AnonymousOctober 10, 2010 at 1:38 pm
This thread is for information and discussion regarding various mobility aids:
AFO’s, walking canes, crutches, walkers, rollators, wheelchairs, mobility scooters, lifts, ramps, etc.
If you want to share what mobility aids you use for GBS-CIDP, please post anytime. This gathered information will help us to make informed choices about buying, using and repairing these devices.
At present, I am saving up for a mobility scooter. It must be a model that can be used all-year round in Canada, outdoors on snow-ploughed roads and hills. Getting info and prices from the dealers can be very contradictory and confusing, so feel free to add your input about anything related to this thread.
AnonymousOctober 10, 2010 at 8:06 pm
Hi – I’ve been using an electric wheelchair (Jazzy1143) for about 8 years now. I have had some experience with icy conditions and don’t know of any set up that will overcome plowed roads and ice. I’ve considered ‘chaining up’ and give it a go but the chairs aren’t built for that. Scooters are just a smaller version of a wheelchair. There are lots of used chairs and scooters on the market so getting ‘something’ is not that hard to do. But like owning a car or a horse they require maintenance. I’ve developed a sense of where I can and cannot go, been places I probably shouldn’t have and got stuck in places that looked easy.
So here’s my plan… wheelchairs are fairly basic machines, operating with two electric motors, a gear box to transfer power, and a controller/joy stick … why not build one yourself!!! or at least get someone to one built it to meet your needs. I go in several directions on that: 1) my neighbor, ex-navy chief, patched up airplanes during WWII and I don’t think there was a machine he couldn’t build ~ he’s passed on now but you know, I think he could have done it to meet his needs. Being an ‘uneducated’ man he wasn’t aware of what he couldn’t do ~ so he just did it. Or we go to the College of Mechanical Engineering and convince them what and awesome project it would be to prototype the perfect wheelchair for Canadian winters – I mean the have chairs that go up stairs now and these guys know all the math. Another thought is a snowmobile with a sidecar to hold your regular chair until you can get to a spot where its OK to unload. The same thing could be done with a three-wheel motorcycle, instead of a seat you just drive your chair up a back ramp, lock it in and drive from the chair. Can’t be that hard.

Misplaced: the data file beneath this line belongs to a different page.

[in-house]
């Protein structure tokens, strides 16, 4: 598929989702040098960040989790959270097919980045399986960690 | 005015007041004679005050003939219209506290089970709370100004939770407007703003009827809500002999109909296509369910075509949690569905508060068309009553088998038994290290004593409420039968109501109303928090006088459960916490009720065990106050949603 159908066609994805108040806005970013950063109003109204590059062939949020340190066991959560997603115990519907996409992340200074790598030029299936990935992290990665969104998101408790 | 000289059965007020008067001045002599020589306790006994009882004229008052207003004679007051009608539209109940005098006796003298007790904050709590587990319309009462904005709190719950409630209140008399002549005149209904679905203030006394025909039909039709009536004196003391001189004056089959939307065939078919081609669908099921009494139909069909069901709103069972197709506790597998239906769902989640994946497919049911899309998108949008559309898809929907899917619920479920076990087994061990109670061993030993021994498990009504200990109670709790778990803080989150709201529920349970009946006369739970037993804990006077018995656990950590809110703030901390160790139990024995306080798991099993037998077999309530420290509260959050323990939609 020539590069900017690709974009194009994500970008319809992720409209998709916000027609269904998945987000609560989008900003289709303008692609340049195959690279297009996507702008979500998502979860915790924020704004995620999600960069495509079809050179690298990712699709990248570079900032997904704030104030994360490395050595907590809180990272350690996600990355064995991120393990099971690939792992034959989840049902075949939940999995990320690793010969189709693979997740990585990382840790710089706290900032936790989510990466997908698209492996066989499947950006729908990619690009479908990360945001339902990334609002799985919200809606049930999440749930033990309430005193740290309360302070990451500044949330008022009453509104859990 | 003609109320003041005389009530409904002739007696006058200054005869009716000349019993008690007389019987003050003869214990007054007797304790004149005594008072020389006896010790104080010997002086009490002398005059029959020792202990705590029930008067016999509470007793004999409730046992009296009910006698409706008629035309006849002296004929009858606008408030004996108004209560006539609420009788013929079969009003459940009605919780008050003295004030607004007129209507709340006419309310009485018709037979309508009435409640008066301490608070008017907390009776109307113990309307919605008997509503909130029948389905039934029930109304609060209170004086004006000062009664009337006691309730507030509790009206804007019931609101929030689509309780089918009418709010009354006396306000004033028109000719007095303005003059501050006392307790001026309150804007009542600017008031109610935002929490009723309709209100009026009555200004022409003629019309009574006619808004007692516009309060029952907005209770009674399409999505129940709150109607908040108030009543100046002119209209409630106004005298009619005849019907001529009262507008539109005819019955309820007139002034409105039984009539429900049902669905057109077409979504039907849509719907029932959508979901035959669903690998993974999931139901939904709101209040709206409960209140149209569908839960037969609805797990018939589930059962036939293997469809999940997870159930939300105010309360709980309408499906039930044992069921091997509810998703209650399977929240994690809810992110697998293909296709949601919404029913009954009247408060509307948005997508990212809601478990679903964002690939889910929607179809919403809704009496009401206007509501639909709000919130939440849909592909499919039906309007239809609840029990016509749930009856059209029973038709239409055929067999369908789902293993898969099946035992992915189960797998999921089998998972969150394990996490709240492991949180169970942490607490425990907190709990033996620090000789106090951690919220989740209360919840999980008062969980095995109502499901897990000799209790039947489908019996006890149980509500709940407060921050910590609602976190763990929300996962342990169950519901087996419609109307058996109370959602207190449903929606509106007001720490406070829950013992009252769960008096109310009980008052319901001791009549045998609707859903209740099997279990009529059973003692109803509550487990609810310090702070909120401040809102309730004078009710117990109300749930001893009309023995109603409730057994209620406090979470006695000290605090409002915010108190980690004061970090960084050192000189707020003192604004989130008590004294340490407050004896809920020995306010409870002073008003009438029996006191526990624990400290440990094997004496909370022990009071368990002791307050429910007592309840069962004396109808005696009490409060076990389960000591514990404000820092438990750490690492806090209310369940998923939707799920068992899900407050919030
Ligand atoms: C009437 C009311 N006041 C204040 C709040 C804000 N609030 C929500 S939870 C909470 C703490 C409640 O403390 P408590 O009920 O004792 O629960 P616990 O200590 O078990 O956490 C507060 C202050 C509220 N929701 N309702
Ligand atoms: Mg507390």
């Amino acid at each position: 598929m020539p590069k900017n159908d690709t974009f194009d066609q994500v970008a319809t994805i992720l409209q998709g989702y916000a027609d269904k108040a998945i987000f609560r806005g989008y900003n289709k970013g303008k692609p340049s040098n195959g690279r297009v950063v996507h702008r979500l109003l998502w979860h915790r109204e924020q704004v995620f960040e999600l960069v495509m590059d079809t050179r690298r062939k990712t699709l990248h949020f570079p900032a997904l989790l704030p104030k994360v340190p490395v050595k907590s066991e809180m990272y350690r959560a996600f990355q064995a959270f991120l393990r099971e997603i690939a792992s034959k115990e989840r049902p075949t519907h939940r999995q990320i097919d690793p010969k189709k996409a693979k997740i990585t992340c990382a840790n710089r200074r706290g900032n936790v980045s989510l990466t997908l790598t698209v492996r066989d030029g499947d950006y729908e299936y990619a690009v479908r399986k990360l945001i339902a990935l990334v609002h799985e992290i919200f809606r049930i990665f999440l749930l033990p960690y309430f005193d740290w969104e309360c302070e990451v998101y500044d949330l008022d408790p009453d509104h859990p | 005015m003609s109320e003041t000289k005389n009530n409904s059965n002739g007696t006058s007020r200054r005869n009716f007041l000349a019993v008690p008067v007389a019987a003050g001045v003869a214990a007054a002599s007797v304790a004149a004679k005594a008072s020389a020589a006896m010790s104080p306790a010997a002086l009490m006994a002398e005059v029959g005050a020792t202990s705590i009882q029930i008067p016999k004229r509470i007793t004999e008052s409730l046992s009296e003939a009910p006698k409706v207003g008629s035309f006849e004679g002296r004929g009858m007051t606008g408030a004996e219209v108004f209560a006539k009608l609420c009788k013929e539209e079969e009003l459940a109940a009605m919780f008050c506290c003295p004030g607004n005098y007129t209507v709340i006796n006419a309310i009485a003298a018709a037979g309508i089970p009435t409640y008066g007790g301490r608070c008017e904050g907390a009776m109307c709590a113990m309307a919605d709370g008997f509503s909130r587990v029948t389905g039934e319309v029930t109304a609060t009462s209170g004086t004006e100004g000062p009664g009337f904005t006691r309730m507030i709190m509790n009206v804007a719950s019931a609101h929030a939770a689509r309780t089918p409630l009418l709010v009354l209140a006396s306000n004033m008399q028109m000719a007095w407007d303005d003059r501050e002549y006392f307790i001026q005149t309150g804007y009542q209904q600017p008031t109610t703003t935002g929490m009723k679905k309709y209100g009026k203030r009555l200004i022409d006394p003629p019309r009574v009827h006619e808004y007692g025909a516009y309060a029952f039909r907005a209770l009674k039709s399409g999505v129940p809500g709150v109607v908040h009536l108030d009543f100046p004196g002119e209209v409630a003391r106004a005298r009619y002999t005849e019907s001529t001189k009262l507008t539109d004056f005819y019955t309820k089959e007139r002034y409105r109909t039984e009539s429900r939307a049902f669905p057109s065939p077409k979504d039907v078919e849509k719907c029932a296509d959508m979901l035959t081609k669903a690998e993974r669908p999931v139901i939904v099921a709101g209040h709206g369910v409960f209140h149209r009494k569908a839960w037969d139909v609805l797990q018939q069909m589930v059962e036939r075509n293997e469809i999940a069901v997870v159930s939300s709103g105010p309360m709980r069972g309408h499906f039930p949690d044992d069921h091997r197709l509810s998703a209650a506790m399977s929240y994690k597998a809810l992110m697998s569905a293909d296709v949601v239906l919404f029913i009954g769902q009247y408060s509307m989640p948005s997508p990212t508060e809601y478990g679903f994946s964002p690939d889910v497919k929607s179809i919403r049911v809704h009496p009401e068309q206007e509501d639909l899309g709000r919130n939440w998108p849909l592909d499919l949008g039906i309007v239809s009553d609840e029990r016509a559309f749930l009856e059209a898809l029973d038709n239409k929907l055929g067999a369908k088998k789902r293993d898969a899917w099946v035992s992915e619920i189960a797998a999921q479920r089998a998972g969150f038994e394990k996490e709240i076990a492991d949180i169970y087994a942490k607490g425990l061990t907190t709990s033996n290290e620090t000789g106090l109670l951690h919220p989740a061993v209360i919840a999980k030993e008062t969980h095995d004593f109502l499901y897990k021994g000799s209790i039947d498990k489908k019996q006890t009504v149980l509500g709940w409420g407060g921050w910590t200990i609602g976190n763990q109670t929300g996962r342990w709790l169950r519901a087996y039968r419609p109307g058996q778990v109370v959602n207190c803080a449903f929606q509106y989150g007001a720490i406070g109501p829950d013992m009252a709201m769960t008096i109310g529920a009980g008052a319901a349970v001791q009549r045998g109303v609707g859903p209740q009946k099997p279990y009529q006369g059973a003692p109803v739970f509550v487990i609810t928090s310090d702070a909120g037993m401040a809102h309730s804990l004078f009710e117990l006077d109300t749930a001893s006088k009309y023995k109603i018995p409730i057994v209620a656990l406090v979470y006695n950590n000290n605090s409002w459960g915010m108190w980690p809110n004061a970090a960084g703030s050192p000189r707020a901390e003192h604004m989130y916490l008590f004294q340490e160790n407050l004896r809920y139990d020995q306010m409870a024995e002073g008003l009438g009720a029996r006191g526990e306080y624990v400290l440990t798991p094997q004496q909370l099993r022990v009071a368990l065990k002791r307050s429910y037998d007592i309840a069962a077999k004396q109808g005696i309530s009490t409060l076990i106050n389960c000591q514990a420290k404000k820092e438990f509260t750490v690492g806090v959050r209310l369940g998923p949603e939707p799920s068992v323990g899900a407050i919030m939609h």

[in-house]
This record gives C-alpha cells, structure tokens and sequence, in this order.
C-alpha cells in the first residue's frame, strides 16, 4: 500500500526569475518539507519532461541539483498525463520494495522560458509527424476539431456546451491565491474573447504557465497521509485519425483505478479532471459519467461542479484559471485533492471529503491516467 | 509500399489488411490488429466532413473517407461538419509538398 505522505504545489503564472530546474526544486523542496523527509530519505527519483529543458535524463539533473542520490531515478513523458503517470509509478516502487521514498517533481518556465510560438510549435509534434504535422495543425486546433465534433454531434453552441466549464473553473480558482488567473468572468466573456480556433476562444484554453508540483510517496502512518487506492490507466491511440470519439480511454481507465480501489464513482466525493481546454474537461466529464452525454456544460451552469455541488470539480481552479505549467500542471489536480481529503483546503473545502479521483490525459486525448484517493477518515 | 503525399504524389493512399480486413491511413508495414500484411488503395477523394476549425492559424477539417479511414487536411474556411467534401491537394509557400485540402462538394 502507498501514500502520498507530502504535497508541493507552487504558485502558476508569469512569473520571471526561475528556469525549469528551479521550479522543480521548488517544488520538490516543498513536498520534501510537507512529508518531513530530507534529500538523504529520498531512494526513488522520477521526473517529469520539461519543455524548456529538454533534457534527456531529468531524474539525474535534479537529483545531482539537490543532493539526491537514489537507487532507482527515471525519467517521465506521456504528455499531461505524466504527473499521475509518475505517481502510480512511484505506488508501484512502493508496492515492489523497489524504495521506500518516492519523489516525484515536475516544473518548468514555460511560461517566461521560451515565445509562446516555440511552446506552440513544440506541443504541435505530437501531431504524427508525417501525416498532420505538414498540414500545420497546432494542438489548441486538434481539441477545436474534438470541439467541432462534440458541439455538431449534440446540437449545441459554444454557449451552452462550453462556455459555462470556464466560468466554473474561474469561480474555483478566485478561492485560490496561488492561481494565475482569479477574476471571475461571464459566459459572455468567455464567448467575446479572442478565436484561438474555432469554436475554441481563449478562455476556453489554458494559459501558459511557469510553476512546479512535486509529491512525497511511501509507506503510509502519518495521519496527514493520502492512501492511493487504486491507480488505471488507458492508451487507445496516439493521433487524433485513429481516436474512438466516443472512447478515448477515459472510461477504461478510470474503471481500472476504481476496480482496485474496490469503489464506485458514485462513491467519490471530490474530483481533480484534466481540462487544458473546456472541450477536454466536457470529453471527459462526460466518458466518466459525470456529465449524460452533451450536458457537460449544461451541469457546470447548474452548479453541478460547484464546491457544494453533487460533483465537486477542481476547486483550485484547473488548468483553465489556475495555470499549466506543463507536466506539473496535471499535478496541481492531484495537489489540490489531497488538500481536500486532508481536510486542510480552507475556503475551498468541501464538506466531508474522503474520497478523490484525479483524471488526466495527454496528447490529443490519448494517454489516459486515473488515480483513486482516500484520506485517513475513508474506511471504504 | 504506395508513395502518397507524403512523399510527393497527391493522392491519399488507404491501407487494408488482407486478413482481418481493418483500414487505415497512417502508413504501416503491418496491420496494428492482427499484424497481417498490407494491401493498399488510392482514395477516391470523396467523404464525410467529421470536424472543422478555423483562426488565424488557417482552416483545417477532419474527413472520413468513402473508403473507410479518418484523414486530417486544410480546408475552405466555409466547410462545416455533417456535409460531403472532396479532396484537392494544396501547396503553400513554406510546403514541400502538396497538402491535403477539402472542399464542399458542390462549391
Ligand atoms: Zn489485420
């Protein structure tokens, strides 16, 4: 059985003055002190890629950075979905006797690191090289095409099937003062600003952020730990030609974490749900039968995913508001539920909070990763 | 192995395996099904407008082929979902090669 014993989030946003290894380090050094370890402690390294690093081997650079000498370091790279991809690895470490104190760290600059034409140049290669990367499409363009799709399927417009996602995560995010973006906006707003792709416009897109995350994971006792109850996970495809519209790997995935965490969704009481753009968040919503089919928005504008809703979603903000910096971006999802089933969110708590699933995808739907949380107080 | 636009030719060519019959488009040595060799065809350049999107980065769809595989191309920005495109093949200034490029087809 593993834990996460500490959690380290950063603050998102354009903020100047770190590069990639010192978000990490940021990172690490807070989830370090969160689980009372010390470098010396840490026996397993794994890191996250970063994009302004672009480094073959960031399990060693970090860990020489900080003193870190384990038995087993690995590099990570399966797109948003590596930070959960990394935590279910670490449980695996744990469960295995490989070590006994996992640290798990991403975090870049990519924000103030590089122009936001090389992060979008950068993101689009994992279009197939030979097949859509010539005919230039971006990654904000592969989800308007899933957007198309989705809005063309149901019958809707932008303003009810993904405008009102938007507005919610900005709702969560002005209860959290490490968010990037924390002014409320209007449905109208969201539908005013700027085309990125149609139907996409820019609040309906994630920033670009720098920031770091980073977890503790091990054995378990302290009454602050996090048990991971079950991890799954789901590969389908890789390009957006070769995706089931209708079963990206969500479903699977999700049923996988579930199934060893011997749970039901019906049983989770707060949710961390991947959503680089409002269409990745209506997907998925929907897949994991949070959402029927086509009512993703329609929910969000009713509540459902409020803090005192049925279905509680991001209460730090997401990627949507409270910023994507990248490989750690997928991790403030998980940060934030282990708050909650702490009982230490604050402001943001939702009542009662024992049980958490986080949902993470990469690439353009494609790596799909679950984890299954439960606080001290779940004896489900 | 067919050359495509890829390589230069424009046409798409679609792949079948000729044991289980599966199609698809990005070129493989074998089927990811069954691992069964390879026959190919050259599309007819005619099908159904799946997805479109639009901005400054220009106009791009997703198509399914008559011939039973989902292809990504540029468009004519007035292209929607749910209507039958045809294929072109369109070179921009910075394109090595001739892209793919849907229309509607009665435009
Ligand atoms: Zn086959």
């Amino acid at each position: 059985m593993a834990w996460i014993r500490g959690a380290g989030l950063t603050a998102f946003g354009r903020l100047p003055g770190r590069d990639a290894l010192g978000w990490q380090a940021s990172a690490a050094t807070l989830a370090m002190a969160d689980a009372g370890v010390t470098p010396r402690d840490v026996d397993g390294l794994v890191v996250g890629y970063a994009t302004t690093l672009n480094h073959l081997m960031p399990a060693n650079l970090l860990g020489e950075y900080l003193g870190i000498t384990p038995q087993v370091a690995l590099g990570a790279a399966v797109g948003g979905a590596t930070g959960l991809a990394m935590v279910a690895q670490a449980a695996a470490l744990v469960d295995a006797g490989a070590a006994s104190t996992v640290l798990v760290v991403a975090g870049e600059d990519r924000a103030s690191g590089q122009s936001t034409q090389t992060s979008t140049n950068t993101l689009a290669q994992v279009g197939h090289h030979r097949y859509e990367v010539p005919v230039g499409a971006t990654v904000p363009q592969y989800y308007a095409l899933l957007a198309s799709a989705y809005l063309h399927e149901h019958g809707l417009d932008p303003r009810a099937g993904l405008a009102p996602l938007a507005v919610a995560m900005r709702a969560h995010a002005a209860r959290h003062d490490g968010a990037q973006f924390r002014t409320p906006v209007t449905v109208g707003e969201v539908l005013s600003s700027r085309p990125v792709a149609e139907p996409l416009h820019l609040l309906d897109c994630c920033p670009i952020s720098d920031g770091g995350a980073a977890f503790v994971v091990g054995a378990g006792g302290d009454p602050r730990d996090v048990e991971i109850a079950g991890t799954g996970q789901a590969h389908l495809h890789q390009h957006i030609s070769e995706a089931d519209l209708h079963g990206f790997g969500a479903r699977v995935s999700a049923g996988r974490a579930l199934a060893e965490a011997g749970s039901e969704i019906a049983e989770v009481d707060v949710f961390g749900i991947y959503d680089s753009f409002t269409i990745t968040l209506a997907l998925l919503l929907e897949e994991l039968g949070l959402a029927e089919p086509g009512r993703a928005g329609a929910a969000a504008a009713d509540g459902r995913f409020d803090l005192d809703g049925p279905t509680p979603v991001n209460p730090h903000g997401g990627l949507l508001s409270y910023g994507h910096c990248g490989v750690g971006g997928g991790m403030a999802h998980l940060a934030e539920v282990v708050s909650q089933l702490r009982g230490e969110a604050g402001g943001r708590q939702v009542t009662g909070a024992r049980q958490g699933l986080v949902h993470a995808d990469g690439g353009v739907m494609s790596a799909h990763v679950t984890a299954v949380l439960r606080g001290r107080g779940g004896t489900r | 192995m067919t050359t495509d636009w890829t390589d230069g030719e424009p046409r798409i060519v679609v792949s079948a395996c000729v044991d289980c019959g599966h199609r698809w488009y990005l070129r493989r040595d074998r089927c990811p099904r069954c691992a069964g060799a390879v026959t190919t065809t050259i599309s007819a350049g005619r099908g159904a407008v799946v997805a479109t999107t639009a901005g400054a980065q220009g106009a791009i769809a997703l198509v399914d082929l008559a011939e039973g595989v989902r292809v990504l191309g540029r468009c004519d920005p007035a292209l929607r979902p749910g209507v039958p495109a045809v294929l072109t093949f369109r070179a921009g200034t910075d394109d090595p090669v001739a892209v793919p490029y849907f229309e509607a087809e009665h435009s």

I suppose there are some limits about where you can go with whatever you develop. I haven’t done these things but don’t have the need. If I did, I would. One thing I do want to do is set up a golf cart with a trailer that converts to a work bench, and lots of options for whatever project I’m working on. I live rural so I’m not talking about sidewalks and stuff, but my pasture and garden and barn and workshop. Gotta say though, physics rule, learned that from logging, but physics work both ways ~ forya and againstya, just got to figure it out, adapt and overcome. Works for me and I got the scars to prove it. How about a motorized toboggan – little hard to control maybe but what’s life without a challenge or two.
AnonymousOctober 11, 2010 at 1:45 am
Well BigTree, your post was certainly interesting. 🙂
I’m glad you are mechanically inclined enough to attempt projects like these, wish I was too.